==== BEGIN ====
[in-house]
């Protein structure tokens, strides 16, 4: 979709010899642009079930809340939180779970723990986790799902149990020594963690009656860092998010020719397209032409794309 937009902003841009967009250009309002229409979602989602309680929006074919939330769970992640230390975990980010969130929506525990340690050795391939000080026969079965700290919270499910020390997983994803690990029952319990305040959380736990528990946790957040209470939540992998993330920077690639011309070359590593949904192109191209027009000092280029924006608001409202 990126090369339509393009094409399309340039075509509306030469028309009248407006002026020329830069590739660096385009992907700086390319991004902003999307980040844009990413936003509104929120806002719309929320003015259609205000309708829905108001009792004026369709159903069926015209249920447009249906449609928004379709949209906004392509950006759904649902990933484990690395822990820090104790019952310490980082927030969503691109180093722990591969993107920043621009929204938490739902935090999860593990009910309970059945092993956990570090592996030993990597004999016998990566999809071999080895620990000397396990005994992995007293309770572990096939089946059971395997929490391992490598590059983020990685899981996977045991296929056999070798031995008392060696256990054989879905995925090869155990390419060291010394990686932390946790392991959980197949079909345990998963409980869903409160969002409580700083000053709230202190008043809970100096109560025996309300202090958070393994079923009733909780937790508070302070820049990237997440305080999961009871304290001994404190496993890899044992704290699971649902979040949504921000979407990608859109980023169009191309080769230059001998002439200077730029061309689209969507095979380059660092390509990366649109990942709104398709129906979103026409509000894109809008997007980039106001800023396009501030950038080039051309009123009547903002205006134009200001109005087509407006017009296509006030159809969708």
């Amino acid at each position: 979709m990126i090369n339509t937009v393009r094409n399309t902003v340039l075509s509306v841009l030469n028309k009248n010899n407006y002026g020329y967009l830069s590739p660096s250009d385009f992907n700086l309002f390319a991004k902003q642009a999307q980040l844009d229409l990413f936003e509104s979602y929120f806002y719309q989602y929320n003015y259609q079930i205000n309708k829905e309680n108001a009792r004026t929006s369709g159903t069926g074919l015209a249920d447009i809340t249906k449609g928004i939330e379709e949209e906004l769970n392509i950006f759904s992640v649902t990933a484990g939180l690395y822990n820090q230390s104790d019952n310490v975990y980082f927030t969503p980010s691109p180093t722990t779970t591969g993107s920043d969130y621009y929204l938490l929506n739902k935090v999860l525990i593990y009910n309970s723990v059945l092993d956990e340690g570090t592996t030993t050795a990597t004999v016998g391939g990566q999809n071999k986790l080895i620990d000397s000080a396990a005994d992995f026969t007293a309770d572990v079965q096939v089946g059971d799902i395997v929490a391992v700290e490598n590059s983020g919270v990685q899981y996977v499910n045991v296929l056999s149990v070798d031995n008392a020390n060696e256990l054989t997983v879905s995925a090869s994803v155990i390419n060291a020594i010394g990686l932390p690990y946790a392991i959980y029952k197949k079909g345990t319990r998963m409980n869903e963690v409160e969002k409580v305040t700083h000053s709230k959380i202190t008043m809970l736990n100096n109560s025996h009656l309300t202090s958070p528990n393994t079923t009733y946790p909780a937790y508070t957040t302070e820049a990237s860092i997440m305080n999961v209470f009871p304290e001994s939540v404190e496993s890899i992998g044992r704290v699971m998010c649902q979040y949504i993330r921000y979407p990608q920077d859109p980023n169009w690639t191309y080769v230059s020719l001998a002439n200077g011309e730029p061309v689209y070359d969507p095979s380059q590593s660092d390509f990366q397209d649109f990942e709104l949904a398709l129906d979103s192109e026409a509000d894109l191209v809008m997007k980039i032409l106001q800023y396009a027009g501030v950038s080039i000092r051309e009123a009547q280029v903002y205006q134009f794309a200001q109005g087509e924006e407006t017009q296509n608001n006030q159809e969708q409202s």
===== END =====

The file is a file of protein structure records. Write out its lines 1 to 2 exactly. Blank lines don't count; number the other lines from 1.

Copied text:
[in-house]
């Protein structure tokens, strides 16, 4: 979709010899642009079930809340939180779970723990986790799902149990020594963690009656860092998010020719397209032409794309 937009902003841009967009250009309002229409979602989602309680929006074919939330769970992640230390975990980010969130929506525990340690050795391939000080026969079965700290919270499910020390997983994803690990029952319990305040959380736990528990946790957040209470939540992998993330920077690639011309070359590593949904192109191209027009000092280029924006608001409202 990126090369339509393009094409399309340039075509509306030469028309009248407006002026020329830069590739660096385009992907700086390319991004902003999307980040844009990413936003509104929120806002719309929320003015259609205000309708829905108001009792004026369709159903069926015209249920447009249906449609928004379709949209906004392509950006759904649902990933484990690395822990820090104790019952310490980082927030969503691109180093722990591969993107920043621009929204938490739902935090999860593990009910309970059945092993956990570090592996030993990597004999016998990566999809071999080895620990000397396990005994992995007293309770572990096939089946059971395997929490391992490598590059983020990685899981996977045991296929056999070798031995008392060696256990054989879905995925090869155990390419060291010394990686932390946790392991959980197949079909345990998963409980869903409160969002409580700083000053709230202190008043809970100096109560025996309300202090958070393994079923009733909780937790508070302070820049990237997440305080999961009871304290001994404190496993890899044992704290699971649902979040949504921000979407990608859109980023169009191309080769230059001998002439200077730029061309689209969507095979380059660092390509990366649109990942709104398709129906979103026409509000894109809008997007980039106001800023396009501030950038080039051309009123009547903002205006134009200001109005087509407006017009296509006030159809969708």